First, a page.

If we could be really honest with ourselves, a God who is not concerned with our plans or feelings is not that attractive. For the most part, we feel confident in our own ability to figure out what is really good for us. We don’t need a God who is going to disrupt the good thing we have going or the plans we have made of ourselves. We literally cannot imagine a better scenario than the dreams and plans we already have. For anyone who has come to know Christ and found ourselves saved by His grace, we have know that God is happy to unravel our future plans and dreams that we may cling to Him. Not only does God often redirect our plans for the future, but He will also use trials and affliction to make us more like Christ, much to our dismay. I have yet to meet the Christian who would like trials and affliction to come their way. Trials and affliction are an acquired taste, as it were, for the Christian. But Paul’s exhortation at the end of Ephesians chapter 3 is extraordinarily helpful for those still baffled by the work of sanctification accomplished through trials and affliction.
He is ABLE
Most of us have been raised with a self-focused understanding of experience. We have been trained to react to fear, pain, struggle, and/or the unexpected in negative ways, namely by avoidance. When I was growing up, I learned quickly (or not so quickly depending on the situation) what behaviors were allowed in our home and what behaviors were not allowed. Wrong behavior was punished and right behavior was either seen as the norm or rewarded. Most people I know can share that type of experience in their home. But even those who had less discipline in their homes learned very early on to avoid situations that would bring negative consequences. All of us learned how to get what we wanted from people or situations. This very often translated into how we wanted to relate with the God of the universe. It did not enter into our wildest dreams that God would ever want to use difficult circumstances in our lives to make us more like Christ. Most of us assumed that becoming Christians would actually make our lives easier because we now had an all-powerful being to help us be happy or good or whatever the goal would be. We may not have verbalized it this way but most of us assumed something along these lines: Christ has taken pain and suffering for me, so that all I get now is comfort and peace. The Bible, along with many other experiences, teaches us that God has a much bigger plan for us than mere happiness or comfort.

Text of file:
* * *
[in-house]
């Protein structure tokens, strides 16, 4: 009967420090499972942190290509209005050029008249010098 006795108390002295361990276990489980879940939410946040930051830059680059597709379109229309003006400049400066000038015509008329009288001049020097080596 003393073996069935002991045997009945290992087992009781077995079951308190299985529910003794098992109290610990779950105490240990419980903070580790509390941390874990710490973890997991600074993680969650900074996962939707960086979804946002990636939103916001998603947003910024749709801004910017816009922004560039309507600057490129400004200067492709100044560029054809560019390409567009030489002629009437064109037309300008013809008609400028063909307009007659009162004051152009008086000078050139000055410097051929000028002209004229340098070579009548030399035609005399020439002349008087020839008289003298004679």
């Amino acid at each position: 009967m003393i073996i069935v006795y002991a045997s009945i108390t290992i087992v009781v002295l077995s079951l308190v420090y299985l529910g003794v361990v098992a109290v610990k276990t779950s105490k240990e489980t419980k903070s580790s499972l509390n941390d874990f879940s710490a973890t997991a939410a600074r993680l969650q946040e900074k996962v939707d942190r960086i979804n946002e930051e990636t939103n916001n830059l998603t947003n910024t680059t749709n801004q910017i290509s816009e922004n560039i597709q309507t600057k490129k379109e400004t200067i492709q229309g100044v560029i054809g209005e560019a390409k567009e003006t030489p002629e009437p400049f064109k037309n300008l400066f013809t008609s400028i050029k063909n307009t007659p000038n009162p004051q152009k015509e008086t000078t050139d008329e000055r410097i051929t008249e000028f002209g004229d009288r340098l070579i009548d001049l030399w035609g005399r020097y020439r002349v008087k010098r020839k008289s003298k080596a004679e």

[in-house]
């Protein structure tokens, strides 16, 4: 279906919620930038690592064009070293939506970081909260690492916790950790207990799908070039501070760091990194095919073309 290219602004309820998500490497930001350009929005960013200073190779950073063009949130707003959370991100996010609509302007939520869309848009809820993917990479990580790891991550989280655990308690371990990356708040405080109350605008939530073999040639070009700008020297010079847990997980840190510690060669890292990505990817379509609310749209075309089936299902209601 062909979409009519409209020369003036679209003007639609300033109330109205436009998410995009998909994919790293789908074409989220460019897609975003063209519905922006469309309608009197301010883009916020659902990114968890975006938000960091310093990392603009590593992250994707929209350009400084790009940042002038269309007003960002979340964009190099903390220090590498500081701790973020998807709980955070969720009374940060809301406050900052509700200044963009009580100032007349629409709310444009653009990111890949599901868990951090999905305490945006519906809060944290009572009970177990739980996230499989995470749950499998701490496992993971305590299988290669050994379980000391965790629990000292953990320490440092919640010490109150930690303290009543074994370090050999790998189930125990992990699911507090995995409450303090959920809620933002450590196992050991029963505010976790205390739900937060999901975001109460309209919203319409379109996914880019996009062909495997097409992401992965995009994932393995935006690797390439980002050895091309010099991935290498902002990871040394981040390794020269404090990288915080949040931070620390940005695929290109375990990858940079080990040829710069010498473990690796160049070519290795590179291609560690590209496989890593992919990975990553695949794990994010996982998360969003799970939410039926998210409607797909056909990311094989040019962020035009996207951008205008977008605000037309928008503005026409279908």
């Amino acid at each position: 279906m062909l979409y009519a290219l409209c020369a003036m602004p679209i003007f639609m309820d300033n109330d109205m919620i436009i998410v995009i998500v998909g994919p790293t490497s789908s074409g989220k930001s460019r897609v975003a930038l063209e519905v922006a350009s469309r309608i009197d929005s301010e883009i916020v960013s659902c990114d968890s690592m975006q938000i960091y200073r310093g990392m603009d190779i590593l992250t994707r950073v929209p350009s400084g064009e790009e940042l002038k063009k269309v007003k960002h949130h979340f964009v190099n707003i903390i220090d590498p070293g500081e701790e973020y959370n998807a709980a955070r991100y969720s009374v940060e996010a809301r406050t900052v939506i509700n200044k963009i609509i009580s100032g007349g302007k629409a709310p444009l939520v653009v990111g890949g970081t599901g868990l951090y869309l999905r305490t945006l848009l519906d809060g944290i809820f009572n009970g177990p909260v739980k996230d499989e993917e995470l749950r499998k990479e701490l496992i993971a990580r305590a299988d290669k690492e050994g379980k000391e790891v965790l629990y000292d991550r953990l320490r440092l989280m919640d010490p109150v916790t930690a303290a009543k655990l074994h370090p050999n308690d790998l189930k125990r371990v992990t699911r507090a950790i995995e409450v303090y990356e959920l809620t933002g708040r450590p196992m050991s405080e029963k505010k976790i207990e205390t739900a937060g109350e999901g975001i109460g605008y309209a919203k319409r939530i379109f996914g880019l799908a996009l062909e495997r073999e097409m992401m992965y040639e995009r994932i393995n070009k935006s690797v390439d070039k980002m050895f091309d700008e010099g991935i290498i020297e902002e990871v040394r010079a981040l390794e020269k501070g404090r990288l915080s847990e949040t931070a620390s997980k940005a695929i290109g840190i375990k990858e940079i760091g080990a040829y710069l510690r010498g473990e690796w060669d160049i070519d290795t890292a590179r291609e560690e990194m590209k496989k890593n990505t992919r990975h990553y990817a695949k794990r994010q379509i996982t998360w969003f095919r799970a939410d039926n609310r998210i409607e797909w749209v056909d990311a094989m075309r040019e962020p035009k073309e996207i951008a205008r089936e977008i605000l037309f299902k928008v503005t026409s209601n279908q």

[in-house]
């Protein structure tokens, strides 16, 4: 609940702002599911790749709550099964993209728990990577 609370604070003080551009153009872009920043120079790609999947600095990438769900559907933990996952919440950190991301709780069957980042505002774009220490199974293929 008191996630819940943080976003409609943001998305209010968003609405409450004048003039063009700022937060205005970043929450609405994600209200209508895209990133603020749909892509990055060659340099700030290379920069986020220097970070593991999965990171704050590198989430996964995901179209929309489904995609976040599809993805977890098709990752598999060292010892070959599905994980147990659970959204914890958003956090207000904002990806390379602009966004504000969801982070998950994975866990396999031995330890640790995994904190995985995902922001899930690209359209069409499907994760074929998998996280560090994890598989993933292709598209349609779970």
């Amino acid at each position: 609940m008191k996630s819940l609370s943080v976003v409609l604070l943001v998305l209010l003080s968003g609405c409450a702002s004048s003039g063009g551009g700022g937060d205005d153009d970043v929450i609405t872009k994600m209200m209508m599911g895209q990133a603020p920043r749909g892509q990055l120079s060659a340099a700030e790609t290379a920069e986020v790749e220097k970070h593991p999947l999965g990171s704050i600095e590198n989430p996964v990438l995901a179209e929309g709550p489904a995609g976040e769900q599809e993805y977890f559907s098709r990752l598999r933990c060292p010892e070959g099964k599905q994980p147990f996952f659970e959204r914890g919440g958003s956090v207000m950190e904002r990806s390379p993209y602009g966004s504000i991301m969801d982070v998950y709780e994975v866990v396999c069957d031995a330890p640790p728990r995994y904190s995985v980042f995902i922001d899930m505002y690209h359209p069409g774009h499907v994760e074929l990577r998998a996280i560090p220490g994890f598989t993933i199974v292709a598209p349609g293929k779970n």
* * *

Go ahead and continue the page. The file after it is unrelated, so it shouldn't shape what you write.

One of the most miraculous works that God does in the lives of His children is use difficult experiences for His glory and our good. I know no one likes to hear “Everything happens for a reason” when they’re in the middle of a trial, crisis, or affliction, but there is no denying the truth. There is nothing that touches the life of a believer that is not given by God for a purpose. Paul says in 2 Corinthians 4:17, “For this light momentary affliction is preparing for us an eternal weight of glory beyond all comparison.” There is no tragedy, no suffering, no affliction, no trial that God does not use to prepare glory for His children. We may not see it or understand it in the moment, but we can trust that He is able to do it.
It goes far beyond our human understanding to think that difficult things, even harmful things, could ever be used for our good. And yet, that is what God has done and will continue to do. To adjust our thinking on this, we need look no further than the Cross. The Cross on which the perfect, spotless Jesus died to redeem His rebellious, wicked enemies. Christ endured what would appear to be the gravest injustice at the hands of the Father — if it had not been for the purpose behind it all. Christ’s suffering and sacrifice purchased sinners – reconciling them back to the Father. Those who were once far off are now able to draw near – those who were in darkness are now walking in light – those who were once dead are now alive. All because Christ endured unimaginable suffering because “it was the will of the Lord to crush Him.” (Isaiah 53:10) We must always hold dearly the suffering of Christ because in it we have joy for eternity. Similarly, in our own sufferings, which do not even begin to compare with Christ’s, we can find joy knowing that they are preparing us heaven. This, simply put, is far beyond what we could ever imagine for our lives.
Growing in Christ is a constant transition from self-centeredness to Christ-centeredness – from the avoidance of all suffering and discomfort to the enduring of suffering with joy. Christ has set such an example for us. May the Lord continue to sanctify us in such a way that we see the sufferings of this life as preparation for glory and not the neglect of the Father. He is able to use even the darkest of days to show us the unimaginable brightness of His majesty.